Sunday, April 25, 2010

Slow and Painful

I'm still working through Story by Robert McKee and still finding it helpful.

I've spent a lot of time noodling on the issues of my story, knowing that it didn't have the necessary dramatic drive, considering what that meant and where repair might come from.

This stage has been far too slow-going. I've felt at times both dispirited and incompetent.

Finally, I've come up with an entirely new opening chapter that I think will help set the tone for a stronger main character and a better-driven story. In order to make the change pay, I've also got to perform surgery on a handful of scenes scattered throughout the novel.

As much as I wanted my first serious draft to work at all the fundamentals, I'm thrilled to have found problems and to be--however painfully--solving them before I put the book in the hands of an agent.

My main goal, when I set out to write this book, was to get to the point that I was truly proud of the work before I inflicted it on anyone in the publishing world.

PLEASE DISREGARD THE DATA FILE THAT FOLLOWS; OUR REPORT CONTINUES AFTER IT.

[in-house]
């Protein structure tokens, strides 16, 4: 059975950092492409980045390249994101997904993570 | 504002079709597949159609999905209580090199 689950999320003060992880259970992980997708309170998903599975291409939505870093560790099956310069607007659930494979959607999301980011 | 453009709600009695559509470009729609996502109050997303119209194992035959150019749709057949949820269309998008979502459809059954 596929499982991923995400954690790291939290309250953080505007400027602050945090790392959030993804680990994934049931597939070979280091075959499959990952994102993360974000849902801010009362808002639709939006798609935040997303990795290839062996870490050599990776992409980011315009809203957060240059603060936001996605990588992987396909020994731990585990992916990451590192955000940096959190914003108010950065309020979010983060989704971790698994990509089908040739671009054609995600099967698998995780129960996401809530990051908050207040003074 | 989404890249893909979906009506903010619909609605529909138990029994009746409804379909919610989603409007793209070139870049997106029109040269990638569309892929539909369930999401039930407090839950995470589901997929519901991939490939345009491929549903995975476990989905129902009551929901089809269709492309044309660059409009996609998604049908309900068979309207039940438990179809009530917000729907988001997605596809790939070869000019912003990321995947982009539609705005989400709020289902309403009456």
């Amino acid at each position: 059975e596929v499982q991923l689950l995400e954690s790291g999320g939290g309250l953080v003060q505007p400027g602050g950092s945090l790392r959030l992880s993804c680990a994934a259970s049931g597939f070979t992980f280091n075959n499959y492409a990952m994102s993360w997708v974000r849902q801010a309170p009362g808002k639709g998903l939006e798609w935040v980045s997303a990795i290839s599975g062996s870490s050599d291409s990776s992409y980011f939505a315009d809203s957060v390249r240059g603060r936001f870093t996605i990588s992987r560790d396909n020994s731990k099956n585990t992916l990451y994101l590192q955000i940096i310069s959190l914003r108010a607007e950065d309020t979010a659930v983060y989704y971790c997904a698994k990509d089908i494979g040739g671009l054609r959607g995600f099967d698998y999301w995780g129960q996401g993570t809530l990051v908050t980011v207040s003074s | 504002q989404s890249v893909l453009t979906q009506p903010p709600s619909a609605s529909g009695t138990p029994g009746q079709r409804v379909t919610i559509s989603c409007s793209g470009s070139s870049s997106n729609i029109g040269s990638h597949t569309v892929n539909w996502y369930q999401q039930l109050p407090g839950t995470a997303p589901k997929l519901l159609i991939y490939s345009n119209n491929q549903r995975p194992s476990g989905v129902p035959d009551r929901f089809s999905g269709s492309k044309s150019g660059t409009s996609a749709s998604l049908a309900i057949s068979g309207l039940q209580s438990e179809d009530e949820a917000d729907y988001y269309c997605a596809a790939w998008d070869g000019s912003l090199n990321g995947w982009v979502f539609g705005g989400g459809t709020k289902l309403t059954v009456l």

When I'm finally finished with this draft, if it too turns out to be less than I'd hoped for, I'll be back to work, continuing this cycle until I'm truly happy with the novel.

I'm anxious, still, to get to work on a query letter. But for now it has to wait.

Sunday, April 18, 2010

A Long Ago Tree

Removed to make room for a new high school.

Could I maybe have the tree back?

Saturday, April 17, 2010

Woody Guthrie Was a Genius

Fine writing comes in many forms. In recent days I've fallen utterly in love with a Woody Guthrie song that makes the rotation occasionally at Starbucks. My affinity for the song only grew stronger when I took the time to actually listen closely to--and ultimately read--the lyrics.

California Stars

I’d like to rest my heavy head tonight
On a bed of California stars
I’d like to lay my weary bones tonight
On a bed of California stars
I’d love to feel your hand touching mine
And tell me why I must keep working on
Yes, I’d give my life to lay my head tonight
On a bed of California stars